Mid-summer madness prevails at the Shakespeare Theater of New Jersey.
Mid-summer madness prevails at the Shakespeare Theater of New Jersey with a revival of Michael Frayn’s giddy 1982 farce “Noises Off,” which remains one of the funniest plays of the past half-century. The play-within-a-play concerns the chaotic rehearsals of a feuding troupe of traveling performers; director Paul Mullins has harnessed his clownish players into a three-act comedy that’s as knee-slapping as a three-ring circus.
The actors display uncommonly broad strokes of physical energy, knockabout slapstick humor and impeccable split-second timing.
As a much-harassed housekeeper who cannot seem to keep track of a plate of sardines, Harriet Harris wisely avoids exaggerated mugging, her studied downstage stares nicely offering an all-consuming summing up of confusion and despair. The lovely Laila Robins, whose tragic ladies on the Jersey stage have included Lady Macbeth and Blanche DuBois, offers a grand, sweeping turn as the haughty actress, Belinda Blair. And the harried, philandering director is played by Andrew Weems, who has mastered the art of the slow burn.
Certainly no actor has fallen down a full flight of stairs with such harrowing accuracy as Scott Barrow does as the insipid Garry Lejeune. His girlfriend, Brooke Ashton, who flits about in her undies and keeps losing her contact lens, is keenly defined by bombshell Katie Fabel. Matt Bradford Sullivan brings a touch of comic grandeur to the role of the hapless Frederick Fellowes, who nurses a chronic bloody nose, hops about with his trousers around his ankles and is apparently unsure of an actor’s motivation.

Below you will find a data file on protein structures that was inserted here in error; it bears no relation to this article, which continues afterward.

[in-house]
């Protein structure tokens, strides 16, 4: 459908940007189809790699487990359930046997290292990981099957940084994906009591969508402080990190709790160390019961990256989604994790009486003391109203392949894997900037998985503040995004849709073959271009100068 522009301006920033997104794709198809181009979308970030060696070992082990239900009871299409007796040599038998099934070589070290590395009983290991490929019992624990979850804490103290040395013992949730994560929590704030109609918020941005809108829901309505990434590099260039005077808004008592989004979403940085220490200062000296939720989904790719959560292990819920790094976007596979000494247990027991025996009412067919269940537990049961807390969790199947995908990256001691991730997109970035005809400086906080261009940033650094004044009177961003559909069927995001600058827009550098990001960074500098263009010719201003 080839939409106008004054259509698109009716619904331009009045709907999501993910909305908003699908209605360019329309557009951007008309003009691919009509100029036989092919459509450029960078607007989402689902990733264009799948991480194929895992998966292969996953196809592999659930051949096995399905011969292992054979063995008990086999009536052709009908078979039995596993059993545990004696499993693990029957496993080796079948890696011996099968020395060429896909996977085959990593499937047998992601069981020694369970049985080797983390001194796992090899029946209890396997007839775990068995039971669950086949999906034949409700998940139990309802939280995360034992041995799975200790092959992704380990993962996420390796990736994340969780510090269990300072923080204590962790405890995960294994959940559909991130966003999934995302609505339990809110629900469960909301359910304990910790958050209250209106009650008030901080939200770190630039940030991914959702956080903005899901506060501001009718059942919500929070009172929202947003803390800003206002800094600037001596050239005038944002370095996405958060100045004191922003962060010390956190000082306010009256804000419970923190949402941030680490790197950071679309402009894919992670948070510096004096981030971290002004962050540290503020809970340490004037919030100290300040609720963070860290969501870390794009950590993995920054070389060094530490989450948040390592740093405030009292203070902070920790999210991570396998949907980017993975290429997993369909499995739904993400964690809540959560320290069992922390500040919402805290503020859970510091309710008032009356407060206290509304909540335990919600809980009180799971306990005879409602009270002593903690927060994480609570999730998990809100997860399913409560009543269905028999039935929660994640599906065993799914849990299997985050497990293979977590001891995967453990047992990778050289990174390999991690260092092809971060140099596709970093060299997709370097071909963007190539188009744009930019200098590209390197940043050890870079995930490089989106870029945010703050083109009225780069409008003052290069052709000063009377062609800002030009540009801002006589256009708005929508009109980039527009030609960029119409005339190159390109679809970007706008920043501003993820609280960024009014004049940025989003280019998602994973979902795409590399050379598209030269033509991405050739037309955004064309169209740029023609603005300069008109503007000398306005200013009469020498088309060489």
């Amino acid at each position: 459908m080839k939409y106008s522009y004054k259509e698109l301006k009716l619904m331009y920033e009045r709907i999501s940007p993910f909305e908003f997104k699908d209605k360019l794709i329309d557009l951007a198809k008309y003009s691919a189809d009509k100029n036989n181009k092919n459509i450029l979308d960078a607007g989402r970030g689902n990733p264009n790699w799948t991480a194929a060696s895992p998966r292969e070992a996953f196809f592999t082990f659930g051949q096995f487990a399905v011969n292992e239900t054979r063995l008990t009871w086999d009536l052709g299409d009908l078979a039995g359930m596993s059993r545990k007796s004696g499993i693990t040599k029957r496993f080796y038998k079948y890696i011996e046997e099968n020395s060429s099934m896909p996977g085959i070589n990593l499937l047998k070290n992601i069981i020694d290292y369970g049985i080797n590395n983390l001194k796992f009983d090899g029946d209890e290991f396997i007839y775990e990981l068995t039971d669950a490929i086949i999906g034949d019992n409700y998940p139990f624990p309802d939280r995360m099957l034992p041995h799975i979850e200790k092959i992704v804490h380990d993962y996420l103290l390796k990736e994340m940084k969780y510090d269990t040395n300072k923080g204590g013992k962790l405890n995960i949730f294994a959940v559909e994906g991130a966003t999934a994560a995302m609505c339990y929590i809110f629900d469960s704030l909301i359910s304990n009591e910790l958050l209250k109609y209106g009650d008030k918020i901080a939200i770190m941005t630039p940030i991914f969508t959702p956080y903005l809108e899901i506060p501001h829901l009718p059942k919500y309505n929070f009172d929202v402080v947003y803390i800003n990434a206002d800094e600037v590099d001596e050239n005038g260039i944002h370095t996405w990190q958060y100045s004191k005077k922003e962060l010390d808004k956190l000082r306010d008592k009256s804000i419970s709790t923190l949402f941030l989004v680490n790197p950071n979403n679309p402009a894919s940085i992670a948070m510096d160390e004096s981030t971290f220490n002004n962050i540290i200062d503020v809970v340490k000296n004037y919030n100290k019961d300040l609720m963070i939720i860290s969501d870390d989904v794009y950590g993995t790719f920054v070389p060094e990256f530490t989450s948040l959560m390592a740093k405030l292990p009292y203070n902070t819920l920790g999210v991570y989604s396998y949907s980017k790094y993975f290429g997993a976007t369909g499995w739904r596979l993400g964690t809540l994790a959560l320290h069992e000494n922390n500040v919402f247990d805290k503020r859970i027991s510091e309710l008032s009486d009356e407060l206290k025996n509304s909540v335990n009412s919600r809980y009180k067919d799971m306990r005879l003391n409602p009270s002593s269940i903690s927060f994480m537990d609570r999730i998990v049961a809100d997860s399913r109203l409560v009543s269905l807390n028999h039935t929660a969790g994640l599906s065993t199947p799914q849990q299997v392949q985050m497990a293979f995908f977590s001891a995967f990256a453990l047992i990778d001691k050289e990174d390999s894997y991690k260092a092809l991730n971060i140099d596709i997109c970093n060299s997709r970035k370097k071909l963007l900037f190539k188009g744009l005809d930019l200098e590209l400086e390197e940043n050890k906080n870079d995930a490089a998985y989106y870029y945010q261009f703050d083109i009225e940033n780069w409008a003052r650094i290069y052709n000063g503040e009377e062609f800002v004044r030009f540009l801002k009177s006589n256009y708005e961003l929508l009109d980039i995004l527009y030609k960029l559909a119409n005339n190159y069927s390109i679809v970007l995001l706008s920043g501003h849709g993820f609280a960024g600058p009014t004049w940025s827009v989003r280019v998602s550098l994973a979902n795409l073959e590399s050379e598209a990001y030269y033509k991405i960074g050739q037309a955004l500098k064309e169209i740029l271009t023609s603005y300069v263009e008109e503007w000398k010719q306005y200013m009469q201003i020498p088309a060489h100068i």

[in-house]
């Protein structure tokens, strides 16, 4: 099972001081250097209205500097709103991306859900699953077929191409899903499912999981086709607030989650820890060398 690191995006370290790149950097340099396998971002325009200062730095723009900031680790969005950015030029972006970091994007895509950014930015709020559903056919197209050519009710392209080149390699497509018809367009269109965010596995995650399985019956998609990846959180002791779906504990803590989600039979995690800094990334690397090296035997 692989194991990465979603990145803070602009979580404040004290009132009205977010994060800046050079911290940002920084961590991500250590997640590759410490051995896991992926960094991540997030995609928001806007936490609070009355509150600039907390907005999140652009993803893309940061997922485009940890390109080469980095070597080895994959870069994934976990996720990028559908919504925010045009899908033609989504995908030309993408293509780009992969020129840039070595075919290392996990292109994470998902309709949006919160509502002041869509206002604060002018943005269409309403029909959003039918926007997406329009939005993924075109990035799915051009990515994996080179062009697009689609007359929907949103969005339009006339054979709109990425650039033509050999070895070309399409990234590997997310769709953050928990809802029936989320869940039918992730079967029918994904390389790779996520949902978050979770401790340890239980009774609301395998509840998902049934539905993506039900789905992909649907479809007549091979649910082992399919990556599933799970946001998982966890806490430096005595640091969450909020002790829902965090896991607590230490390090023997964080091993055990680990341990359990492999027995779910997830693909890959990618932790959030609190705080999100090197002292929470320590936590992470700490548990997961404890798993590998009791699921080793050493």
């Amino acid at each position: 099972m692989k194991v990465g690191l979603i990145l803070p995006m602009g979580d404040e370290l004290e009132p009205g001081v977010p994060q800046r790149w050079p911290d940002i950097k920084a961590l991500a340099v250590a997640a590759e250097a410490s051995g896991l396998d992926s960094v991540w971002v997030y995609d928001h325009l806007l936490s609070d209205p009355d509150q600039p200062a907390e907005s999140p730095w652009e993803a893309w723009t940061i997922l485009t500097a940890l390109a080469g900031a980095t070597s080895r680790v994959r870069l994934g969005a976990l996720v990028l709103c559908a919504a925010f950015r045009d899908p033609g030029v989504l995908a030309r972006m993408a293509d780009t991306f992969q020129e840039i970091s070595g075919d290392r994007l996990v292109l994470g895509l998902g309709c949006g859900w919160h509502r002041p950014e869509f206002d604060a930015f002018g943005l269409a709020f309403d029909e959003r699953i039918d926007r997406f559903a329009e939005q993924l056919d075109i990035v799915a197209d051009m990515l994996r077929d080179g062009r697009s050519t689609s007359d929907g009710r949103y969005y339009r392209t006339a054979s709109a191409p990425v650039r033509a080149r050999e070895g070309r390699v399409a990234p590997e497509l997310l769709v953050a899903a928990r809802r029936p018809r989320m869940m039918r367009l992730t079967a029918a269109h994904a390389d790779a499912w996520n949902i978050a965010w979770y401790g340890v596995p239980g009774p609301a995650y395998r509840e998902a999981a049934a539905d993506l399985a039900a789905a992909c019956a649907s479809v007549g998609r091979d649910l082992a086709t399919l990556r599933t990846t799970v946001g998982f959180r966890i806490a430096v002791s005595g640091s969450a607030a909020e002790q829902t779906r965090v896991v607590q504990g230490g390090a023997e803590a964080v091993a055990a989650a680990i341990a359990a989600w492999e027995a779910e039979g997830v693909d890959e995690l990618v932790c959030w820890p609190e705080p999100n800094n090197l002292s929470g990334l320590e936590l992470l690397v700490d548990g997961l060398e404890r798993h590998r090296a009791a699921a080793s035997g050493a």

Edmond Genest acts the role of a besotted veteran actor with a comedic Shakespearean thrust, hiding his precious booze in every nook and cranny. The actor defines senility with doddering dignity.
Charlie Calvert’s set offers a double-tier view of a country house that has enough stairs and doors to create an active arena for bedlam, while the real panic is displayed in the second act, seen from backstage, where the actors engage in full battle, armed with a lethal axe and a bristling cactus plant. Not since the fields of Agincourt have you seen such well-aimed carnage.